Rabindranath Tagore expired on August 7, 1941, at his ancestral house in Kolkata’s Jorasanko. Since September 1940, Tagore had been suffering from various physical problems, including fistula, and needed a surgery. The daily tall of suffering went on rising; fever rose higher each evening, and the nights were increasingly restless.
The team of leading physicians and surgeons who used to come periodically from Kolkata, insisted on his removal to Kolkata for a major operation. The decision upset the poet who had little faith in allopathic claims and resented the idea of physical mutilation perpetrated on him in the name of scientific surgery. He humbly protested, “Why can’t I be allowed to die in peace? Haven’t lived enough?”
With his surer instinct, he knew that the end was near, that it was “time for the bird to fly”. As he had said earlier in one of his poems. “Momently I feel the time/draws near for me to leave.”……
Sometimes in sick bed, he murmured in frustration, ‘My feet revolt to bear the weight of my body, the fingers revolt to hold pen, my ears and eyes do not carry out my orders. What a tragedy’! (Ref: ‘Rog Sajjyay Rabindranath’ by Buddhadev Basu)
Tagore, at the twilight of his life journey, desired a very smooth and peaceful ending, like a tree, shedding old leaves without pain. In a word he disliked surgery upon his body. But the learned physicians around him and his son Rathindranath were adamant to miss no chance of saving his life, so valuable; however feeble might be he.
Tagore could not reject the importunities of his dear and near ones, and yielded.
Tagore’s ardent desire was to breathe his last in Santiniketan surrounded by those who loved him best; men, women and children and the trees and birds whom he loved most dearly. He was unhappy to leave the site he had cherished so dearly and where almost every tree had grown under his care. At the moment of departure from Santiniketan, he murmured, “Perhaps I shall not see these trees again”!
It was July 25, 1941, Tagore was taken to Kolkata. He had to leave his most beloved Santiniketan for good. He knew well that it was his last departure from his dearly shelter Santiniken, the abode of peace, his own creation!
Since early morning he was sitting on the chair, he used so long and had been looking vacantly. It was his very favourite chair which was presented to him by Victoria Ocampo, more than 16 years ago.
Observing, how relaxed and comfortable he had felt in that chair, his hostess Victoria had insisted on the chair accompanying him when he sailed from Buenos Aires. Since then this chair had been his favourite seat of repose at Santiniketan. It is still preserved in the museum.
Tagore did not express any anguish or unwillingness in words. He kept mum but his eyes looked unhappy and helpless.
On July 30, 1941, at 11am the surgery was performed in his residence at Jorasanko. While he was being carried to the operation table, he dictated his last poem, his final offering to his Muse, the last of his many tete-a-tetes with his beloved God, and perhaps the most intimate and heart-wrung of them all. (Ref:-Tagore A Life by Krishna Kripalini)
‘Your creation’s path you have covered/With a varied net of wiles, Thou Guileful One/False belief’s snare you have laid with skilful hands/in simple lives. With this deceit have you left a mark on Greatness; for him kept no secret night./The path that is shown to him by yours star,/Is the path of his own heart ever lucid;/Which his simple faith makes eternally shine/The unwasting right to peace’!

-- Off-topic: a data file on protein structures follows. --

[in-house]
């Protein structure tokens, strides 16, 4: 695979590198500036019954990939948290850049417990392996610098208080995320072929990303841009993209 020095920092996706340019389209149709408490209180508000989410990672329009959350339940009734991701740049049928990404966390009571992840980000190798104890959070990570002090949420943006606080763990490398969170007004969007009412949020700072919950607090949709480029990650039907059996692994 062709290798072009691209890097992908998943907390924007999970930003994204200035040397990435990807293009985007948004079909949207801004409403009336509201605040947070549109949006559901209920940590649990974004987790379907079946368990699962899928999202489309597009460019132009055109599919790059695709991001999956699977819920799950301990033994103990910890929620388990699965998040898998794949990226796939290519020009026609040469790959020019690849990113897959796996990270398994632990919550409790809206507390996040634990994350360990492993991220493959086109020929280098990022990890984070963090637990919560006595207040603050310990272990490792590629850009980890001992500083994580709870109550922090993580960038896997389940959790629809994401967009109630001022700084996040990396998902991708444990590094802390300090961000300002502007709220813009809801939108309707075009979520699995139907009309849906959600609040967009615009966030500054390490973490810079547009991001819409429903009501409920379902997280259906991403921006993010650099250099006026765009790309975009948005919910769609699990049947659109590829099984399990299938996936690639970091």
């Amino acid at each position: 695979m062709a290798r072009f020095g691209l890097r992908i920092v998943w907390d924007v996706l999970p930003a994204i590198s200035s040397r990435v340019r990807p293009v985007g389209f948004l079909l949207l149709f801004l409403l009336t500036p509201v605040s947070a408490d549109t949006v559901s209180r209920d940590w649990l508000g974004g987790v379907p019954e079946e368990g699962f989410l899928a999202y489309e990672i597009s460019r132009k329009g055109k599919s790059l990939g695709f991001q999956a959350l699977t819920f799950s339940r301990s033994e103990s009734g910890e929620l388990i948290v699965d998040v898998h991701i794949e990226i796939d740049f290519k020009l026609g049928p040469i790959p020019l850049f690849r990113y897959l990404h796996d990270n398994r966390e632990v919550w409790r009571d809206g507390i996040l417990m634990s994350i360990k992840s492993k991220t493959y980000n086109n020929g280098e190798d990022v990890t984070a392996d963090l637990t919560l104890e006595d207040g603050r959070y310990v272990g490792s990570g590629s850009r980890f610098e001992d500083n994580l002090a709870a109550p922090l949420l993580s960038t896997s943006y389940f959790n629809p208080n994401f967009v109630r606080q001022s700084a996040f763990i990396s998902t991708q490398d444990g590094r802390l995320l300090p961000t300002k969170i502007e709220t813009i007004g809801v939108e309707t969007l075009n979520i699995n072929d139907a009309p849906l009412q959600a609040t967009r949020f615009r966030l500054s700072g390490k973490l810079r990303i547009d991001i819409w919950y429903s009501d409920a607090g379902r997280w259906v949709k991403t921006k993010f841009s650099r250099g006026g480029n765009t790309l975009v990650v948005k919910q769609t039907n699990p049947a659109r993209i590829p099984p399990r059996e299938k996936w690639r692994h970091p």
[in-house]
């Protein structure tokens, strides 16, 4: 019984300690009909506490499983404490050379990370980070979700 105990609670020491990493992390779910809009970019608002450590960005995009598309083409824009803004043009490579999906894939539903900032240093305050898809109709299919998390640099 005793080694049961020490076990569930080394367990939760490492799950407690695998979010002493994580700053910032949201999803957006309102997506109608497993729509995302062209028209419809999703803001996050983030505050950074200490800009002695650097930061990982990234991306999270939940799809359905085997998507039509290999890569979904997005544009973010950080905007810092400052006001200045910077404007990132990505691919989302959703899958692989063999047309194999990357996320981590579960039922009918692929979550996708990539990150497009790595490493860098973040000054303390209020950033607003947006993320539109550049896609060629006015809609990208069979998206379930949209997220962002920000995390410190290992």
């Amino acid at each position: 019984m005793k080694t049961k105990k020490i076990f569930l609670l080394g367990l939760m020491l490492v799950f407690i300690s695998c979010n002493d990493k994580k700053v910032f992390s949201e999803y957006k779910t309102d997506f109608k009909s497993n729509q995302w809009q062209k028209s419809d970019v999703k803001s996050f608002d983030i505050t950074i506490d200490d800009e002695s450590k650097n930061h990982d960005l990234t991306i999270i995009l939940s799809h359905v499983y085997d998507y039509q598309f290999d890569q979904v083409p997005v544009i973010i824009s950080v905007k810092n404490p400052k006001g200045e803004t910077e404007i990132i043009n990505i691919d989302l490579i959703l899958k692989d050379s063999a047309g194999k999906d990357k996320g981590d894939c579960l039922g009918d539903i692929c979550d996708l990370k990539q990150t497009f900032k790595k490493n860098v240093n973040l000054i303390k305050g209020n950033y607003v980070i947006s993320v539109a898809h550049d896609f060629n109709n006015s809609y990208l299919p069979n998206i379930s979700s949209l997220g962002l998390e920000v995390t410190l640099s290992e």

The poem was originally dictated in Bengali by the setting poet at morning 9:30, on July 30, 1941, just one-and-a-half hour before his surgery. After operation, his condition worsened and gradually he lost his consciousness, never to regain. Within a week of the surgery he expired.
Three months prior to his demise, on May 6, 1941, on the eve of his last birth anniversary, Tagore wrote a letter from Santiniketan, addressed to poet Annada Shankar Roy and attached the following poem —
I am lost on this Birthday celebration/I only desire my friends on this occasion;/Whose warm caress of love and affection,/Nourished me with ultimate satisfaction/I shall take with me those divine things/Love of people and their last blessings!/ My bag is empty today/Whatever I had, I gave them away/If anything gets rebounded mere,/Will be a drop of love and care./I shall carry them along with me,/On my very speechless last journey! (Translated from Bengali)
The poem is deeply touching in its appeal and humility. He keenly desired only the touch of love and affection of human heart as his parting gift.
“On August 7 at 10 minute past mid-day, he breathed his last in the same old Jorasanko House where he had first opened his eyes eighty years and three months earlier.
It was the day of the full moon of Sravana, the month of rain so often celebrated in his verse and song” (Tagore A Life by Krishna Kripalini).
Tagore had composed a song earlier and desired that the song should be sung at his death. It was —
‘Sammukhe Shanti Parabar/Bhasaw Tarani, Hey Kornadhar’ (In front of me lies the ocean of peace,/Launch the boat, Oh Helmsman,/You will be the comrade ever!)
Till today, on his death anniversary the song is sung by Rabindra devotees.